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TimeSys updates, upgrades embedded Linux developer services

Apr 12, 2006 — by LinuxDevices Staff — from the LinuxDevices Archive
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TimeSys has launched the second generation of its service for embedded Linux developers. LinuxLink Second Edition offers the first commercial support for Linux 2.6.16, the company claims, along with more complete kgdb support, commercial support for real-time kernel patches, 30 percent more packages, and user interface improvements, the company says.

LinuxLink is a suite of online services aimed at helping device developers implement and maintain Linux kernels and filesystems. It provides a central clearinghouse and alert notification structure for kernel patches from chip vendors and community sources, and also avails subscribers of validated binaries for a variety of architectures, built from open source project code sourced from around the Internet. TimeSys launched LinuxLink last summer, and last month said the service had surpassed the 2,000-subscriber mark.

TimeSys claims that LinuxLink Second Edition offers the only commercial support available for the 2.6.16 Linux kernel, which was released just three weeks ago. New 2.6.16 features are described extensively here, but in short include the integration of TIPC (transparent IPC) and EDAC (error detection and correction modules), TimeSys notes.

Other enhancements in LinuxLink Second Edition, according to TimeSys, include:

  • Major content update — Source packages now number 266, a 33 percent increase. Binaries built with Glibc now number 440, a 40 percent increase, and binaries built with uClibc now number 136, a 400 percent increase, TimeSys says. Additionally, “LinuxLink contributed content,” including device, feature, and bug fix patches to 2.6.x kernel versions has increased, TimeSys says.
  • Kernel debugging support (KGDB) — LinuxLink support for KGDB has been “rebased” to 2.6.16, TimeSys says, and validated with supported reference boards across x86, PowerPC, and XScale architectures. TimeSys says KGDB support is available to all LinuxLink subscribers, and is “a critical feature requirement for developers of new device drivers and loadable kernel modules.”
  • “Commercial grade real-time support — A new LinuxLink Real Time subscription option offers commercial support for patches to the latest 2.6.16-based stable kernel, including open source patches from Ingo Molnar and Thomas Gleixner, as well as contributions by TimeSys and LinuxLink community members. LinuxLink Second Edition refreshes real-time patches to the latest, stable version of the kernel, TimeSys says, and “includes lightweight PI-futexes that enable the implementation of userspace Priority Inheritance support layered on priority inheriting kernel based rt-mutexes, as well as the new hrtimer implementation that enables high resolution timer support on a clean and extensible framework.”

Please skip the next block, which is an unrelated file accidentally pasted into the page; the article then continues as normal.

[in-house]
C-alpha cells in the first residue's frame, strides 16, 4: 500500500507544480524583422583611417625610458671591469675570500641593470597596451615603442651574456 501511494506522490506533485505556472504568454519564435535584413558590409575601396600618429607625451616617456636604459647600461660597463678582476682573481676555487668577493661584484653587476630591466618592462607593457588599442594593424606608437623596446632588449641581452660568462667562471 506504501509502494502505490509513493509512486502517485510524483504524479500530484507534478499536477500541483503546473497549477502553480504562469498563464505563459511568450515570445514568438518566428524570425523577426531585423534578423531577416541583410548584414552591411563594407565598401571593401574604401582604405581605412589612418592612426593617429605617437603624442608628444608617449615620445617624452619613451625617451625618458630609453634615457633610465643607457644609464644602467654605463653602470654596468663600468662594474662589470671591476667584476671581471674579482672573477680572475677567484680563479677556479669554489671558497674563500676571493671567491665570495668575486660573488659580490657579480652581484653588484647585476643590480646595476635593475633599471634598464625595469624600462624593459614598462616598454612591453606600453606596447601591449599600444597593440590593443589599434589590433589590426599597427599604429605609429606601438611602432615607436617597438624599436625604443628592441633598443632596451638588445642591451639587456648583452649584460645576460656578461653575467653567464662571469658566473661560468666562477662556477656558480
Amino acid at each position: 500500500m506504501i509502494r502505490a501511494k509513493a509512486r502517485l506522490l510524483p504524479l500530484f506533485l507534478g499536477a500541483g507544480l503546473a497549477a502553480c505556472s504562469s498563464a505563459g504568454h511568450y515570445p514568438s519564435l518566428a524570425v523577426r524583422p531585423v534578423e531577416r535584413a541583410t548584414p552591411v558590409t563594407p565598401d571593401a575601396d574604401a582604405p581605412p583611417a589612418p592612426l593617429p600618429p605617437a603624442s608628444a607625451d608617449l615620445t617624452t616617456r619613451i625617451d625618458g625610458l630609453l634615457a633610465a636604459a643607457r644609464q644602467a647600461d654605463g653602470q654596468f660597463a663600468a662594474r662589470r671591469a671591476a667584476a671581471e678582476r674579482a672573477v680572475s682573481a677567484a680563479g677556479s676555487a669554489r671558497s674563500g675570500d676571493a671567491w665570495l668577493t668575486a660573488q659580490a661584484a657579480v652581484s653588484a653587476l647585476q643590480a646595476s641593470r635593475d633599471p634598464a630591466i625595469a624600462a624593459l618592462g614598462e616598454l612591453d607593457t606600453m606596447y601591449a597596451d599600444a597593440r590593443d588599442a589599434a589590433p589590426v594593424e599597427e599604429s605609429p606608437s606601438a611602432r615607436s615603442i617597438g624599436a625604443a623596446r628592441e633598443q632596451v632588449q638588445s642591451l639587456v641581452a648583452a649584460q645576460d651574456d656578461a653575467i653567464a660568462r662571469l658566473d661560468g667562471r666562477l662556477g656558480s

• Web-Services Enhancements — The LinuxLink Second Edition interface includes feature, functionality, and work-flow enhancements, implemented in response to increased activity and subscriber feedback, TimeSys says.

CEO Larry Weidman stated, “TimeSys has responded to the requirements of its partners and customers with more processor support, increased feature and package availability, and a continued commitment to ensure that technology changes within the Open Source community are rapidly and efficiently delivered to embedded Linux developers.”

Weidman adds, “Developers are embracing LinuxLink. The Developer Exchange support model has gained traction, and drawn accolades for providing best-in-class responsiveness, from our semiconductor partners and growing customer base.”

Availability

LinuxLink Second Edition is available now, priced at $999 for three months, or $3,000 for a year. A license pack for up to five additional named users costs $1,000 per year. A “Developer Edition” that includes Eclipse-based tools and access to an online BSP verification tool is priced at $1,800 for three months, or $5,000 per year. The Real-time Extensions are priced at $5,000 per year.

LinuxLink supports 70 processors across all major architectures, TimeSys says.


 
This article was originally published on LinuxDevices and has been donated to the open source community by QuinStreet Inc. Please visit LinuxToday.com for up-to-date news and articles about Linux and open source.

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